strategic sourcing cell phones
With the release of the 4th generation iPhone dominating the news, the smart phone industry has been buzzing lately. Apple successfully shipped 1.7 million devices in the first couple weeks of release. However, it wasn't completely smooth sailing for Apple. During the first days of preordering, Apple had their share of problems. It was widely reported that the ordering systems were faulty, either outright not allowing people to place orders, or worse, having corrupt systems which displayed other customers' confidential data to the wrong people, including credit card and address information. That being said, it wasn't entirely Apple's fault. In reality, it was AT&T's ordering systems that could not handle the load, and crashed, which put some more egg on the face of Apple (as it is already criticized for being on a failing AT&T network).
I will not get into the rest of the problems with the iPhone (you are holding it wrong) in this post.

Those problems shadow in comparison to the problems that HTC has been facing. HTC has set a lofty, yet realistic (based on past performance), goal of achieving 40% of the smart phone market by 2011. However, their supply chain problems are interfering with their goals.

HTC dropped the 'HTC Incredible' Android phone on Verizon all the way back in April. The Incredible was a highly anticipated device being one of the first Android phones on Verizon's network sporting a 1ghz processor and a 8 megapixel camera, capable of recording in 720p HD. This phone is one of the few contenders in Verizon's arsenal that could compete with the overwhelming success of the iPhone on AT&T. However, the phone has yet to gain a dominating presence in the marketplace because Verizon does not have the ability to ship them, due to having no inventory. Verizon has no inventory because HTC has no inventory of the OLED display that is used in the phone. The OLED display is in shortage because Samsung (the sole manufacturer) has not been producing the quantities necessary, and has been redirecting some of their own manufacturing capacity into developing OLED displays for their own Andoid Phones (Galaxy S), which should be hitting the market soon.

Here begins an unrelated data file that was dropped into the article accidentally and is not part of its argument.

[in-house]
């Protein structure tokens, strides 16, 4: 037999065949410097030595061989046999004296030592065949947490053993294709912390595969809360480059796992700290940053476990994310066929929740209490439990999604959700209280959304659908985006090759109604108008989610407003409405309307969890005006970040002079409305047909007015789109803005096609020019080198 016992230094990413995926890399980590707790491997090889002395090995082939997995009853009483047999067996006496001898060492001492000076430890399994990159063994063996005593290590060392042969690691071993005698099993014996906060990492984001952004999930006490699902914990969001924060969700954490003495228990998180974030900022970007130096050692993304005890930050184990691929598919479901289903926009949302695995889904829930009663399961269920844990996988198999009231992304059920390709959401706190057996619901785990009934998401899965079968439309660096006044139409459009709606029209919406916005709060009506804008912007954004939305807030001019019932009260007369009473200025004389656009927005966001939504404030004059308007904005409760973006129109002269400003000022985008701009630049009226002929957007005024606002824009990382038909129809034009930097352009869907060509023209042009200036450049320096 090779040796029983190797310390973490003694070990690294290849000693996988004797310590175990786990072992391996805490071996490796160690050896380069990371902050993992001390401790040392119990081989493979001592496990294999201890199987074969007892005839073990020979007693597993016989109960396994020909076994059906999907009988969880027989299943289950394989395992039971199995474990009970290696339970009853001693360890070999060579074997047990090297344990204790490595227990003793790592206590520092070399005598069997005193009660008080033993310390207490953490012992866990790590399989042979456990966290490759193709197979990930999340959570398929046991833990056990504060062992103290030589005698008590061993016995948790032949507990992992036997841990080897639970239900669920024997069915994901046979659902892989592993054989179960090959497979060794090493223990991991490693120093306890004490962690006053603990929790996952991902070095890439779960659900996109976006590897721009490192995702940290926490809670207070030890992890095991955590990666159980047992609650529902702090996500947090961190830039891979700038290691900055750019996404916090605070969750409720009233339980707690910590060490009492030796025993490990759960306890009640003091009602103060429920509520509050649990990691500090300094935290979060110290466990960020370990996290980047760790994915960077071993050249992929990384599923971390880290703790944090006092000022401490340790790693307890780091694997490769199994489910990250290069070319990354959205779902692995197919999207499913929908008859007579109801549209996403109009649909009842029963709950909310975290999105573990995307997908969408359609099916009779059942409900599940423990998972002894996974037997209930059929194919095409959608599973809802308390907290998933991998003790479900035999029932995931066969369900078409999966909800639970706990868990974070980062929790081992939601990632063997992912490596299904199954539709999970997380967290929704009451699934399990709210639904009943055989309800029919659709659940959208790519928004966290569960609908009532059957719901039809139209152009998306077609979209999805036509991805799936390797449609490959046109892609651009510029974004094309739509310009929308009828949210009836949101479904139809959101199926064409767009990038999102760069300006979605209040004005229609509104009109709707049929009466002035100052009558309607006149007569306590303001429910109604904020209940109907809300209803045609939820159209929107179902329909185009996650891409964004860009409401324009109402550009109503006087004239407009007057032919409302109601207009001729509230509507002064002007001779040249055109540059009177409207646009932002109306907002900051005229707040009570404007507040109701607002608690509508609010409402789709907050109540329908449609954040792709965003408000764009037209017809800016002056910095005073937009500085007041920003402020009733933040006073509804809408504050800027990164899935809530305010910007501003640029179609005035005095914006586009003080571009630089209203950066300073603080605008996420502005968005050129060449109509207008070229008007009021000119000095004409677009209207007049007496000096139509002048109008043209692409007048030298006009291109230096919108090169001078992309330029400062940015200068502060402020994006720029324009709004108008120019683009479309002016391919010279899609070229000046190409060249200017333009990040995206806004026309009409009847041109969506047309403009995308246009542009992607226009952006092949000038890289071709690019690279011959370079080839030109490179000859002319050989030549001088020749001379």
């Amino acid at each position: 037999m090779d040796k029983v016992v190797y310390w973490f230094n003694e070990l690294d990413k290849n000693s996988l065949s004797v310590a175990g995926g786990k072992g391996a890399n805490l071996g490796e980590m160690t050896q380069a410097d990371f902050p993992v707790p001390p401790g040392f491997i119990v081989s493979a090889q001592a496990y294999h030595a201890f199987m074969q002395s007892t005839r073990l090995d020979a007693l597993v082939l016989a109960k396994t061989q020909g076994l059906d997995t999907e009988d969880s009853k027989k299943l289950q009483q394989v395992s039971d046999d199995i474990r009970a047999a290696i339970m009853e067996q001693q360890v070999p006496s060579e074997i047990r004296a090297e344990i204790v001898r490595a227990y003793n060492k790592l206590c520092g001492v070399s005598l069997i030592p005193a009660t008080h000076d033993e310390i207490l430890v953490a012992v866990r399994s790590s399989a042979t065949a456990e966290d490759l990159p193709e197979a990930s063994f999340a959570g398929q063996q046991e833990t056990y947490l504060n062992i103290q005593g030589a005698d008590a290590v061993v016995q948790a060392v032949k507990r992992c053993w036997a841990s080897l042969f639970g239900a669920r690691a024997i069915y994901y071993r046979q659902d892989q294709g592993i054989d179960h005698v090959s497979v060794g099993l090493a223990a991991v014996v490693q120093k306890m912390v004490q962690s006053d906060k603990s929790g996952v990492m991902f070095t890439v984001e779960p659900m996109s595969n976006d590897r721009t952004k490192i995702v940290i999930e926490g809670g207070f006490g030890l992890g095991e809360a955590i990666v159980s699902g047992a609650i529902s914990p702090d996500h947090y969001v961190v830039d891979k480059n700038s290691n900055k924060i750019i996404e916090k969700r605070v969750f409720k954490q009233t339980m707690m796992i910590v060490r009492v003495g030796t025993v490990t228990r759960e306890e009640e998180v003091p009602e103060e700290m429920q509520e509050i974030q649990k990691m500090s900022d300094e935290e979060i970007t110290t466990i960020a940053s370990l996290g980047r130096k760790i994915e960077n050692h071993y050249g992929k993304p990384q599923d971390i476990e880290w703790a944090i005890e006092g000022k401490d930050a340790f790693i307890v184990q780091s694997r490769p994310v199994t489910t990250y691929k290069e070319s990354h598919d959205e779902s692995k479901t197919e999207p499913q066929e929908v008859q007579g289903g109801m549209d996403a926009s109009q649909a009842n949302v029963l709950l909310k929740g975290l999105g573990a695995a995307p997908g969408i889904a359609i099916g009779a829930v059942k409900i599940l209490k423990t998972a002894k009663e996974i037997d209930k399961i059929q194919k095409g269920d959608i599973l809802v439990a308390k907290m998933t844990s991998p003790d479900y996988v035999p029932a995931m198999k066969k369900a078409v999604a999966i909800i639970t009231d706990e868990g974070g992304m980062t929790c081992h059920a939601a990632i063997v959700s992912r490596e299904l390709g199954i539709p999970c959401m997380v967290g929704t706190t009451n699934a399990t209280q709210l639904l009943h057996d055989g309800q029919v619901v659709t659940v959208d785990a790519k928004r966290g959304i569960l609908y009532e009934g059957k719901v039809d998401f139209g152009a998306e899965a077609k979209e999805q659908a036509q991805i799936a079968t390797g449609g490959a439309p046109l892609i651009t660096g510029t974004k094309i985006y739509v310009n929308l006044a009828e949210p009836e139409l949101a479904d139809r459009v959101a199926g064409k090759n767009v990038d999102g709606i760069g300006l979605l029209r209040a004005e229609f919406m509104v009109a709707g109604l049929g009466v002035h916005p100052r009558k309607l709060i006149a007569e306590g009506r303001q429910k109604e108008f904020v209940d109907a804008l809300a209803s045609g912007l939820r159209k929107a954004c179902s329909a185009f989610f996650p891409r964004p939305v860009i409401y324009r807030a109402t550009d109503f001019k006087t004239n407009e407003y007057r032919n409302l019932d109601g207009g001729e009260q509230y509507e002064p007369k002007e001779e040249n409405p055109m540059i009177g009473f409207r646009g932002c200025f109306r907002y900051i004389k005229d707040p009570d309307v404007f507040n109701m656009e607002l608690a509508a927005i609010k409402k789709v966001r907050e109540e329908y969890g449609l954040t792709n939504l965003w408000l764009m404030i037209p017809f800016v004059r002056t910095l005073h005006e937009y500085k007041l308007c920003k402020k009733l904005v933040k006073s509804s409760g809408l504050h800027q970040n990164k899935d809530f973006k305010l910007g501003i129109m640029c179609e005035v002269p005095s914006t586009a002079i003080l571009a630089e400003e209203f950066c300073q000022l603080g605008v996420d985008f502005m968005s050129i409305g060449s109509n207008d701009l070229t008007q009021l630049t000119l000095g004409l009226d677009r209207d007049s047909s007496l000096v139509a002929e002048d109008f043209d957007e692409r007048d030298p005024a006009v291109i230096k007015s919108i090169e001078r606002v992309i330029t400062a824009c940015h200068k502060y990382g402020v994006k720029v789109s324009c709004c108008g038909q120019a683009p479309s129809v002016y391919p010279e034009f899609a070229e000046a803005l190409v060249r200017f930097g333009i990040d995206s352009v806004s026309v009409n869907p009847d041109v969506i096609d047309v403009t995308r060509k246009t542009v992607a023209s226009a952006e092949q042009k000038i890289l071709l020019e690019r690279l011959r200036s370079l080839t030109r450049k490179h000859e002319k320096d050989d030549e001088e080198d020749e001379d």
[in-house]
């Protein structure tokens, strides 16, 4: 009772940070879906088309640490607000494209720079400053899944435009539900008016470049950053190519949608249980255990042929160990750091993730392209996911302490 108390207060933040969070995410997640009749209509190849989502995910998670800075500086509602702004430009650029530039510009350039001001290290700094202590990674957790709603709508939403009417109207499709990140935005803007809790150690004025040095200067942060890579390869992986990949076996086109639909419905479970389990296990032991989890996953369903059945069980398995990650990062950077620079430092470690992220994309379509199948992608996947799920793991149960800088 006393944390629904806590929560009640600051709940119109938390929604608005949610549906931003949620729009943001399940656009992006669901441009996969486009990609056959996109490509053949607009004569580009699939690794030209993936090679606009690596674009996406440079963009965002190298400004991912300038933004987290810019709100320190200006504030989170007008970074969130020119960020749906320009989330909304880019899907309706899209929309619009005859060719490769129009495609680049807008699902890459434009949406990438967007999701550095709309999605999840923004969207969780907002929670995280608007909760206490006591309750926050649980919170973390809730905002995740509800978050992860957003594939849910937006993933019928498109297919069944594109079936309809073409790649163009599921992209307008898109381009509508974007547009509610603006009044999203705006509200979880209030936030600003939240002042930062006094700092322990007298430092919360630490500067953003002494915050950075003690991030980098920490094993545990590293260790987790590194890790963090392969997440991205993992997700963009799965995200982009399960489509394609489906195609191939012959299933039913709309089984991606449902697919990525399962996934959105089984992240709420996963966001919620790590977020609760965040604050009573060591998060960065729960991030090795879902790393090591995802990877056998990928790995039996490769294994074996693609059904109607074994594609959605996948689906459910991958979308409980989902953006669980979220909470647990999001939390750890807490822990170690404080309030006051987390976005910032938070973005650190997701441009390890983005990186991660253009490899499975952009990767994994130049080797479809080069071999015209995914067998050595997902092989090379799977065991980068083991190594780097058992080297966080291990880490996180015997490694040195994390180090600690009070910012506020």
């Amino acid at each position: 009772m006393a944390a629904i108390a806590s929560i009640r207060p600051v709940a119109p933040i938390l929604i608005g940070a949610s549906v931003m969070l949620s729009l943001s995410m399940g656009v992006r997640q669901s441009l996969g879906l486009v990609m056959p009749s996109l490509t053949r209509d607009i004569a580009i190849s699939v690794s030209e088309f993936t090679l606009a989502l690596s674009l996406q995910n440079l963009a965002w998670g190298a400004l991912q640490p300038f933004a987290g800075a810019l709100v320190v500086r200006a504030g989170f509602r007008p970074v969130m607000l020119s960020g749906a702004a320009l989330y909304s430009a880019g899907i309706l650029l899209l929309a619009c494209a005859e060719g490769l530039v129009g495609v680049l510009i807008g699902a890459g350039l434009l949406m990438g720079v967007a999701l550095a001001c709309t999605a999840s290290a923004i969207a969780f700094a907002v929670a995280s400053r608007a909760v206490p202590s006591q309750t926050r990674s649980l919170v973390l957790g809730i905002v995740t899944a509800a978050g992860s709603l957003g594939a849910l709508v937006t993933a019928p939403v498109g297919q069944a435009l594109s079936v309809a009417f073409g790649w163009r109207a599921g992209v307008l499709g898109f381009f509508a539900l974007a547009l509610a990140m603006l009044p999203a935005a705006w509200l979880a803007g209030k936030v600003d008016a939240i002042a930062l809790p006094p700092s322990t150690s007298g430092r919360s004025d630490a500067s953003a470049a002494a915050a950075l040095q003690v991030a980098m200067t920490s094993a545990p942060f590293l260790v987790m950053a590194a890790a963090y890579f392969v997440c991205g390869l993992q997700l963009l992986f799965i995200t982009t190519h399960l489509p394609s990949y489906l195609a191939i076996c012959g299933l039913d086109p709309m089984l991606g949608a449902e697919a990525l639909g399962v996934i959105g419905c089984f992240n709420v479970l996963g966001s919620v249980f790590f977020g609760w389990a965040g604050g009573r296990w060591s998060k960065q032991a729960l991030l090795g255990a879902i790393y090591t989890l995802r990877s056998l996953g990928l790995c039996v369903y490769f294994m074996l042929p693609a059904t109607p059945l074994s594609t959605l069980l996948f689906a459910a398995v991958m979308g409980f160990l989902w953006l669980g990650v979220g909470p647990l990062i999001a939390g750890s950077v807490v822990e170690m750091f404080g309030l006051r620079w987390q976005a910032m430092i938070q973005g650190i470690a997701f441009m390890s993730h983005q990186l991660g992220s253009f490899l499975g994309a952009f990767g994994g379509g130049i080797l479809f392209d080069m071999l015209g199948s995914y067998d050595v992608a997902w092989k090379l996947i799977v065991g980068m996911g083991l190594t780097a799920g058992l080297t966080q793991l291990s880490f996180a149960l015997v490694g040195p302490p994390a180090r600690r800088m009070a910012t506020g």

It doesn’t stop there. HTC then dropped the Evo on Sprint back in the beginning of June. The Evo was one of the industry’s most anticipated devices, as it was the first U.S. domestic phone to operate on Sprint’s 4G WiMax network. However, the Evo suffers from the same OLED shortages, and HTC cannot meet Sprint’s demand either.

So in each of the cases above, each provider suffered failures with their supply chain. In Apple’s case, they had mud on their face for a couple days, but fortunately for them, the loyal consumers of Apple products have an uncanny ability to forgive and forget any negative news on their beloved company. In HTC’s case, they not only lose confidence in their customers (who are Sprint and Verizon), but they let their direct competitors come to market with devices that directly compete with their own. Motorola is set to release the Droid X and Droid 2 on Verizon in the next month, and presumably will not experience the same problems HTC faced in shipping products out the door. Verizon and Sprint suffered directly in many cases as educated buyers, who had expired contracts, were not able to purchase the phone they needed from the carrier they wanted and switched to the iPhone and AT&T due to its immediate availability.

The moral of the story: when you are analyzing your sources of supply, remember to take that extra step and analyze your supplier’s supply chain as well.
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William Dorn

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